The current knowledge on internal dose estimation and its health effect were reviewed in this paper. The goals were to discuss the uncertainty of current dose coefficients, to compare the effects of external and internal exposures, and to review recent epidemiological studies. Radionuclides focused on in this study were caesium-137 ($$^{137}$$Cs), caesium-134 ($$^{134}$$Cs), and iodine-131 ($$^{131}$$I), which primarily contributed to internal effective thyroid doses after the Fukushima Dai-ichi Nuclear Power Station accident. Current knowledge suggests that the risk of internal exposure could be generally the same as or less than that of external exposure, when they are compared at the same effective dose.

Journal Articles

Integrating radiation protection criteria for radioactive waste management into remediation procedures in existing exposure situations after a nuclear accident

Sugiyama, Daisuke*; Kimura, Hideo; Tachikawa, Hirokazu*; Iimoto, Takeshi*; Kawata, Yosuke*; Ogino, Haruyuki*; Okoshi, Minoru*

Journal of Radiological Protection, 38(1), p.456 - 462, 2018/03

 Times Cited Count:0 Percentile:0.01(Environmental Sciences)

Experience after the accident at the Fukushima Daiichi Nuclear Power Station has shown that there is a need to establish radiation protection criteria for radioactive waste management consistent with the criteria adopted for the remediation of existing exposure situations. A stepwise approach to setting such criteria is proposed. Initially, a reference level for annual effective dose from waste management activities in the range 1-10 mSv should be set, with the reference level being less than the reference level for ambient dose. Subsequently, the reference level for annual effective dose from waste management activities should be reduced in one or more steps to achieve a final target value of 1 mSv. The dose criteria at each stage should be determined with relevant stakeholder involvement. Illustrative case studies show how this stepwise approach might be applied in practice.

Journal Articles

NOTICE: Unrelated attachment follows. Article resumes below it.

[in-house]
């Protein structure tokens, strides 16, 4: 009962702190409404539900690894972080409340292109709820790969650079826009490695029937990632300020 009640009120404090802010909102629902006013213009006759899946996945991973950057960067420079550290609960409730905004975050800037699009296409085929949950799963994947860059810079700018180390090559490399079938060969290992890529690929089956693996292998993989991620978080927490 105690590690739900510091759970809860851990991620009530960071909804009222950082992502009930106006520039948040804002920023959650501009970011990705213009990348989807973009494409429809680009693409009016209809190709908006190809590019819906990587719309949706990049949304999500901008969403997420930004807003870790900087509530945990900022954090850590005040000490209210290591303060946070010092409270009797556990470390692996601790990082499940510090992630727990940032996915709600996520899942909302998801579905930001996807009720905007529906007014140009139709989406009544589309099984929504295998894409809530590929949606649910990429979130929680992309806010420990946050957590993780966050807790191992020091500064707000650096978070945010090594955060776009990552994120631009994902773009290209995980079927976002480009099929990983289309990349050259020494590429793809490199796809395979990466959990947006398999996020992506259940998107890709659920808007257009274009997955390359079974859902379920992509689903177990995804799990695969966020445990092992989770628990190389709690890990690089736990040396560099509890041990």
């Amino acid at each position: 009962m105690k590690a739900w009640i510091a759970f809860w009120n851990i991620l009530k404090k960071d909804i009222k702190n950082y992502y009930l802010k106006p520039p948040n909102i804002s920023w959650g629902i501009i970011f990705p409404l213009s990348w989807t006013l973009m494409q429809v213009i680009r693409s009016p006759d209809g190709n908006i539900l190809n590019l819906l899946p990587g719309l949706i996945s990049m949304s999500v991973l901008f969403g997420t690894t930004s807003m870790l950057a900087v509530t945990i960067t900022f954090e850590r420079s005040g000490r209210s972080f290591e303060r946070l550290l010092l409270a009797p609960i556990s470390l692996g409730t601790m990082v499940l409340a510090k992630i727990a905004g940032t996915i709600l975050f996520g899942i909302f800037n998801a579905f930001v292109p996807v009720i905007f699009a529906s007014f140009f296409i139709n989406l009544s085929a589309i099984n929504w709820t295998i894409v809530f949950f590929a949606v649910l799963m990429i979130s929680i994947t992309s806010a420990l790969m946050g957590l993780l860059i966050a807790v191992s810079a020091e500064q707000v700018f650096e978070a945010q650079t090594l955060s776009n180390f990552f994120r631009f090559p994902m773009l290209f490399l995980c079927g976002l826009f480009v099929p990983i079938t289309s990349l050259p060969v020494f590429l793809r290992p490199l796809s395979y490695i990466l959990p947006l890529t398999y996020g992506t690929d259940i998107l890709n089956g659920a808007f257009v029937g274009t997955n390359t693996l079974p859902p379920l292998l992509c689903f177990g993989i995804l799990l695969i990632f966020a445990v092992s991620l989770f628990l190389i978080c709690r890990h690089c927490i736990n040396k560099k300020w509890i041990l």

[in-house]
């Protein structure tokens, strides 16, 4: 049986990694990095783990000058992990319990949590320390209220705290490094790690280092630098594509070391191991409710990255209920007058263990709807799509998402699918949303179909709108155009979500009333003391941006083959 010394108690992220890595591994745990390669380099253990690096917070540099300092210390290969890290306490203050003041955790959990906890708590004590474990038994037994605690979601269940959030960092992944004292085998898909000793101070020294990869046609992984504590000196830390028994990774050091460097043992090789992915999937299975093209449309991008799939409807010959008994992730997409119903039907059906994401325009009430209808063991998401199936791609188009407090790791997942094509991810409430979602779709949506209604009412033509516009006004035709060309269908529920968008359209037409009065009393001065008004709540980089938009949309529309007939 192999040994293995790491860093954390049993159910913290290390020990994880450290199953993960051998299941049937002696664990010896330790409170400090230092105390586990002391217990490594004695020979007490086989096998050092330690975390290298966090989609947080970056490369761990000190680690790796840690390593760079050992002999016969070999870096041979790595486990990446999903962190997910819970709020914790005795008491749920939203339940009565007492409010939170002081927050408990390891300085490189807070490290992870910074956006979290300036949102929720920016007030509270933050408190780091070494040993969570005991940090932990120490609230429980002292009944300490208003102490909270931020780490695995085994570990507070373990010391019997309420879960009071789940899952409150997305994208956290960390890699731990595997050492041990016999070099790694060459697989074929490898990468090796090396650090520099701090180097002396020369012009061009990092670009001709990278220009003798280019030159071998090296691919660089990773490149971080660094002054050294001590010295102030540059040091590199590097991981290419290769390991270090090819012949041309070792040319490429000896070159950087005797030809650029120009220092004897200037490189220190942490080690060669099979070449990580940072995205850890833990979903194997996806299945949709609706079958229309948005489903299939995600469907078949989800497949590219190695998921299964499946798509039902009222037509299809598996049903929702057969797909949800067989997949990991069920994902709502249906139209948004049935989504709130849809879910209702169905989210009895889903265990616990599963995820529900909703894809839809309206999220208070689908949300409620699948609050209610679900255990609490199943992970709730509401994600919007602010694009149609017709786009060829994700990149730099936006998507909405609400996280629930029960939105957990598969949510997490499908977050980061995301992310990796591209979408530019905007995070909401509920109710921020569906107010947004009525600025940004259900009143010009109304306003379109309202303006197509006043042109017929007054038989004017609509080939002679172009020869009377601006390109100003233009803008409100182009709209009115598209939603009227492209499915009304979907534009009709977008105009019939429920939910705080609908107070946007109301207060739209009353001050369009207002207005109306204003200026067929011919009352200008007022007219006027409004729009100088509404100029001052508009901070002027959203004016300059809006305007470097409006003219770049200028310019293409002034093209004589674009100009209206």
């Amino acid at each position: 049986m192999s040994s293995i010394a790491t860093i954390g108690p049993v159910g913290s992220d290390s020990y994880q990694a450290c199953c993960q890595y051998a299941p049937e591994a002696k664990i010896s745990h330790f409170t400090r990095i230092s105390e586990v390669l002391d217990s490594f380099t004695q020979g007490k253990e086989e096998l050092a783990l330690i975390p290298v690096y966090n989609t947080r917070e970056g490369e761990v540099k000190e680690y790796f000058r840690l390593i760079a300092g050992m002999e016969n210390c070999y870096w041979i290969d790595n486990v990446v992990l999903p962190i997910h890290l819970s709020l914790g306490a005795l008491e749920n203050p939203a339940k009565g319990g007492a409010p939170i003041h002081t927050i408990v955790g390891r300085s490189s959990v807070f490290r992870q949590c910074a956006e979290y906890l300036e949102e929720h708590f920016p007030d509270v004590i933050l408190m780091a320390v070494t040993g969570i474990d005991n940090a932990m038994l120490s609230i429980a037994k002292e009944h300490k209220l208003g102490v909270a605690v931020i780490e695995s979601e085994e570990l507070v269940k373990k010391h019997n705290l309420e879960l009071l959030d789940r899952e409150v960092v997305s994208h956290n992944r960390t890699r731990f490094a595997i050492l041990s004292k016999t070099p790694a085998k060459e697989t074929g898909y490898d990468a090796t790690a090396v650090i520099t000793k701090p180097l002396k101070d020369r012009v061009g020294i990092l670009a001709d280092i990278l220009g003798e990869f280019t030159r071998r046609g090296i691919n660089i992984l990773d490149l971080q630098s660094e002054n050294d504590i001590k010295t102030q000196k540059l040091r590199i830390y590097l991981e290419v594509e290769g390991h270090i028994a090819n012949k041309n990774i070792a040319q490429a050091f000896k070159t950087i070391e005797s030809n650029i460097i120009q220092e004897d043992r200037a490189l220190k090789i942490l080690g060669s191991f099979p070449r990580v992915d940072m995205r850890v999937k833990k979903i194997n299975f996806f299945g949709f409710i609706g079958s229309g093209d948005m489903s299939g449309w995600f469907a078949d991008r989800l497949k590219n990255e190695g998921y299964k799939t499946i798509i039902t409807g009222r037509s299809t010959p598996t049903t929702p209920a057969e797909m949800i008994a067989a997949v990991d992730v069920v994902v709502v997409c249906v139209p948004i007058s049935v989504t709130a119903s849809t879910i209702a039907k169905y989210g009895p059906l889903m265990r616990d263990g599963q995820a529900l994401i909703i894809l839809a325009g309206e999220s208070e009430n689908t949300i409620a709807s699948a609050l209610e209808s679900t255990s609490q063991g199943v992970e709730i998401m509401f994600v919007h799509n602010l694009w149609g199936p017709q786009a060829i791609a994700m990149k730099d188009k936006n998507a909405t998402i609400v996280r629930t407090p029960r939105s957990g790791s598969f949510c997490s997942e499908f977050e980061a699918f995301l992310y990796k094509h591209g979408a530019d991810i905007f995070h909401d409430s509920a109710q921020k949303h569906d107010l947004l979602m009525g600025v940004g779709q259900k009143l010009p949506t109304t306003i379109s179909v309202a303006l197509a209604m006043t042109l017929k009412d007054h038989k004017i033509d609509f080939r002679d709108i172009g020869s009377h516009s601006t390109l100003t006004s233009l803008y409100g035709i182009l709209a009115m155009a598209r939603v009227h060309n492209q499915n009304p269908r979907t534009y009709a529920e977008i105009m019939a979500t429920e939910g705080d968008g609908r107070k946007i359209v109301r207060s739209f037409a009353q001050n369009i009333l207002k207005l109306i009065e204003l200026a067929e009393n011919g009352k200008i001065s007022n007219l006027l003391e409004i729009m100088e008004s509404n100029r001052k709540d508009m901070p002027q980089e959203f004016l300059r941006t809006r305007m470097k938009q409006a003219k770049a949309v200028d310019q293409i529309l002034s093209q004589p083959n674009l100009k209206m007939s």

Current situations and discussions in Japan in relation to the new occupational equivalent dose limit for the lens of the eye

Yokoyama, Sumi*; Hamada, Nobuyuki*; Hayashida, Toshiyuki*; Tsujimura, Norio; Tatsuzaki, Hideo*; Kurosawa, Tadahiro*; Nabatame, Kuniaki*; Oguchi, Hiroyuki*; Ono, Kazuko*; Kawaura, Chiyo*; et al.

Journal of Radiological Protection, 37(3), p.659 - 683, 2017/09

 Times Cited Count:11 Percentile:84.86(Environmental Sciences)

Since the International Commission on Radiological Protection recommended reducing the occupational equivalent dose limit for the lens of the eye in 2011, there have been extensive discussions in various countries. This paper reviews the current situations in radiation protection of the ocular lens and the discussions on the potential impact of the new lens dose limit in Japan. Topics include historical changes to the lens dose limit, the current situations in occupational lens exposures (e.g., in medical workers, nuclear workers, and Fukushima nuclear power plant workers) and measurements, and the current status of biological studies and epidemiological studies on radiation cataracts. Our focus is on the situations in Japan, but we believe such information sharing will be useful in many other countries.

Journal Articles

Calculating disability-adjusted life years (DALY) as a measure of excess cancer risk following radiation exposure

Shimada, Kazumasa; Kai, Michiaki*

Journal of Radiological Protection, 35(4), p.763 - 775, 2015/12


 Times Cited Count:6 Percentile:48.17(Environmental Sciences)

This paper has proposed that disability-adjusted life year (DALY) can be used as a measure of radiation health risk. DALY is calculated as the sum of years of life lost (YLL) and years lived with disability (YLD). This multidimensional concept can be expressed as a risk index without a probability measure to avoid the misuse of the current radiation detriment at low doses. In this study, we calculated YLL and YLD using Japanese population data by gender. DALY for all cancers in Japan per 1 Gy per person was 0.84 year in men and 1.34 year in women. When we calculated the ICRP detriment from the same data, DALYs for the cancer sites were similar to the radiation detriment in the cancer sites, excluding leukemia, breast and thyroid cancer. A big advantage over the ICRP detriment is that DALY can calculate the risk components for non-fatal diseases without the data of lethality. This study showed that DALY is a practical tool that can compare many types of diseases encountered in public health.

Journal Articles

Quality factor of secondary cosmic radiation at flight altitudes

Burda, O.*; Sato, Tatsuhiko; Wissman, F.*

Journal of Radiological Protection, 33(2), p.339 - 348, 2013/06

 Times Cited Count:11 Percentile:70.63(Environmental Sciences)

Dose measurements at aviation altitudes require instruments which are able to measure the dose contribution of all field components. TEPC are well suited for this task. The results of this work show that the mean quality factors obtained by using a TEPC are independent of the altitude, at least at altitudes between FL300 and FL400, but show a significant dependence on the vertical cutoff rigidity.